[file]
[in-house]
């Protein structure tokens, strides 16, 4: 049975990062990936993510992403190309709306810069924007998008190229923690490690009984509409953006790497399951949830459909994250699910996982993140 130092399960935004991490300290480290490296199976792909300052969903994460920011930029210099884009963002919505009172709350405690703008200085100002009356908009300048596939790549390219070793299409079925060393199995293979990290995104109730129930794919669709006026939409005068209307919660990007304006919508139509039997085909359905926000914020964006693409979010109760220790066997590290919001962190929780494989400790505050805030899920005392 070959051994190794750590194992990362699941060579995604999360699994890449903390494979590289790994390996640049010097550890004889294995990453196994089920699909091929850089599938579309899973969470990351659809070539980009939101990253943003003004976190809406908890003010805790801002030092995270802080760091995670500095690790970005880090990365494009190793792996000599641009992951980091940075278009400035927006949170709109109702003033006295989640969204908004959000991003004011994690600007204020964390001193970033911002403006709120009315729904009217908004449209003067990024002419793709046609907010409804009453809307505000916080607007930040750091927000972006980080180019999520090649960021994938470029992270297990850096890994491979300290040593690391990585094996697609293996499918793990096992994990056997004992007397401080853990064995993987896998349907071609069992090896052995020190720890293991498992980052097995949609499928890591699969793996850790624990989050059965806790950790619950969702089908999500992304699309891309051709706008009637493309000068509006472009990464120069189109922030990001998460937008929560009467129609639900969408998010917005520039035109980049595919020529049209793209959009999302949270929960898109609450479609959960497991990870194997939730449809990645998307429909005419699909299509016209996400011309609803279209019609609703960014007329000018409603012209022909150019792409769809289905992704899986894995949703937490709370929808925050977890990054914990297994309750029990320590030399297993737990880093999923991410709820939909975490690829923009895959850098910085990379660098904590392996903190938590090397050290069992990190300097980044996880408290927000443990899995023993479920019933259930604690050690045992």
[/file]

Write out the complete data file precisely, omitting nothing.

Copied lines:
[in-house]
């Protein structure tokens, strides 16, 4: 049975990062990936993510992403190309709306810069924007998008190229923690490690009984509409953006790497399951949830459909994250699910996982993140 130092399960935004991490300290480290490296199976792909300052969903994460920011930029210099884009963002919505009172709350405690703008200085100002009356908009300048596939790549390219070793299409079925060393199995293979990290995104109730129930794919669709006026939409005068209307919660990007304006919508139509039997085909359905926000914020964006693409979010109760220790066997590290919001962190929780494989400790505050805030899920005392 070959051994190794750590194992990362699941060579995604999360699994890449903390494979590289790994390996640049010097550890004889294995990453196994089920699909091929850089599938579309899973969470990351659809070539980009939101990253943003003004976190809406908890003010805790801002030092995270802080760091995670500095690790970005880090990365494009190793792996000599641009992951980091940075278009400035927006949170709109109702003033006295989640969204908004959000991003004011994690600007204020964390001193970033911002403006709120009315729904009217908004449209003067990024002419793709046609907010409804009453809307505000916080607007930040750091927000972006980080180019999520090649960021994938470029992270297990850096890994491979300290040593690391990585094996697609293996499918793990096992994990056997004992007397401080853990064995993987896998349907071609069992090896052995020190720890293991498992980052097995949609499928890591699969793996850790624990989050059965806790950790619950969702089908999500992304699309891309051709706008009637493309000068509006472009990464120069189109922030990001998460937008929560009467129609639900969408998010917005520039035109980049595919020529049209793209959009999302949270929960898109609450479609959960497991990870194997939730449809990645998307429909005419699909299509016209996400011309609803279209019609609703960014007329000018409603012209022909150019792409769809289905992704899986894995949703937490709370929808925050977890990054914990297994309750029990320590030399297993737990880093999923991410709820939909975490690829923009895959850098910085990379660098904590392996903190938590090397050290069992990190300097980044996880408290927000443990899995023993479920019933259930604690050690045992």